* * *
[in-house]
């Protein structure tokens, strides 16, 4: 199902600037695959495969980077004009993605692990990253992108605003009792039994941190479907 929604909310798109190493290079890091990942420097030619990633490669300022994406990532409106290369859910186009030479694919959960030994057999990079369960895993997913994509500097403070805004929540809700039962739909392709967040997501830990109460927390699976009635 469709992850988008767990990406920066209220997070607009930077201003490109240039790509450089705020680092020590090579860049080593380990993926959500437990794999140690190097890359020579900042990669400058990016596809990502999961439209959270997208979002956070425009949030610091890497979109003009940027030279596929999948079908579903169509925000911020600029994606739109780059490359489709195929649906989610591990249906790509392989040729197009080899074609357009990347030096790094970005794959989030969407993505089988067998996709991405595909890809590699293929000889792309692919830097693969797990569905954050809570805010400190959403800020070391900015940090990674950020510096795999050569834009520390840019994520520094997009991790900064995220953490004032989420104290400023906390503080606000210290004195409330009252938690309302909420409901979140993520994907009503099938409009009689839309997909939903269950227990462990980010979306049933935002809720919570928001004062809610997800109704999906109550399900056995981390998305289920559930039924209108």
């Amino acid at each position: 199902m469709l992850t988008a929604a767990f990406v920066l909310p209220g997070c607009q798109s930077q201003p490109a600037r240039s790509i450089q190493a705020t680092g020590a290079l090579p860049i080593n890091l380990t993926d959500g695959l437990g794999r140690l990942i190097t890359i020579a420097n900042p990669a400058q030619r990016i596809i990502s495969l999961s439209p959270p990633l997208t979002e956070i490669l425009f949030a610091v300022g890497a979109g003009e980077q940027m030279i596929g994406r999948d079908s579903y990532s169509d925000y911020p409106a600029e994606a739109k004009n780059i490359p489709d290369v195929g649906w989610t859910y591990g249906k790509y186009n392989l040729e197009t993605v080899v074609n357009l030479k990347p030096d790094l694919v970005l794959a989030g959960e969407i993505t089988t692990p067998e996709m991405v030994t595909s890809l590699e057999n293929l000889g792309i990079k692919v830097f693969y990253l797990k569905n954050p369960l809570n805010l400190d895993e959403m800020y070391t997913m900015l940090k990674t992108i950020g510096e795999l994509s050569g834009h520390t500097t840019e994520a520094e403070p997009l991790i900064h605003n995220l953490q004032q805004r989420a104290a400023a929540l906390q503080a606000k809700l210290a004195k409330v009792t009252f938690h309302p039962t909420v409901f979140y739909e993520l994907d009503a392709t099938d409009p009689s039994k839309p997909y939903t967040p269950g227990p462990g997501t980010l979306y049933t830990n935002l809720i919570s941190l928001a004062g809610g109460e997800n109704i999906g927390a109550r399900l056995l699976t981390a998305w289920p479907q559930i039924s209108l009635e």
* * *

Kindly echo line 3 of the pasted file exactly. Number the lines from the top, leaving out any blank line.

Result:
């Amino acid at each position: 199902m469709l992850t988008a929604a767990f990406v920066l909310p209220g997070c607009q798109s930077q201003p490109a600037r240039s790509i450089q190493a705020t680092g020590a290079l090579p860049i080593n890091l380990t993926d959500g695959l437990g794999r140690l990942i190097t890359i020579a420097n900042p990669a400058q030619r990016i596809i990502s495969l999961s439209p959270p990633l997208t979002e956070i490669l425009f949030a610091v300022g890497a979109g003009e980077q940027m030279i596929g994406r999948d079908s579903y990532s169509d925000y911020p409106a600029e994606a739109k004009n780059i490359p489709d290369v195929g649906w989610t859910y591990g249906k790509y186009n392989l040729e197009t993605v080899v074609n357009l030479k990347p030096d790094l694919v970005l794959a989030g959960e969407i993505t089988t692990p067998e996709m991405v030994t595909s890809l590699e057999n293929l000889g792309i990079k692919v830097f693969y990253l797990k569905n954050p369960l809570n805010l400190d895993e959403m800020y070391t997913m900015l940090k990674t992108i950020g510096e795999l994509s050569g834009h520390t500097t840019e994520a520094e403070p997009l991790i900064h605003n995220l953490q004032q805004r989420a104290a400023a929540l906390q503080a606000k809700l210290a004195k409330v009792t009252f938690h309302p039962t909420v409901f979140y739909e993520l994907d009503a392709t099938d409009p009689s039994k839309p997909y939903t967040p269950g227990p462990g997501t980010l979306y049933t830990n935002l809720i919570s941190l928001a004062g809610g109460e997800n109704i999906g927390a109550r399900l056995l699976t981390a998305w289920p479907q559930i039924s209108l009635e």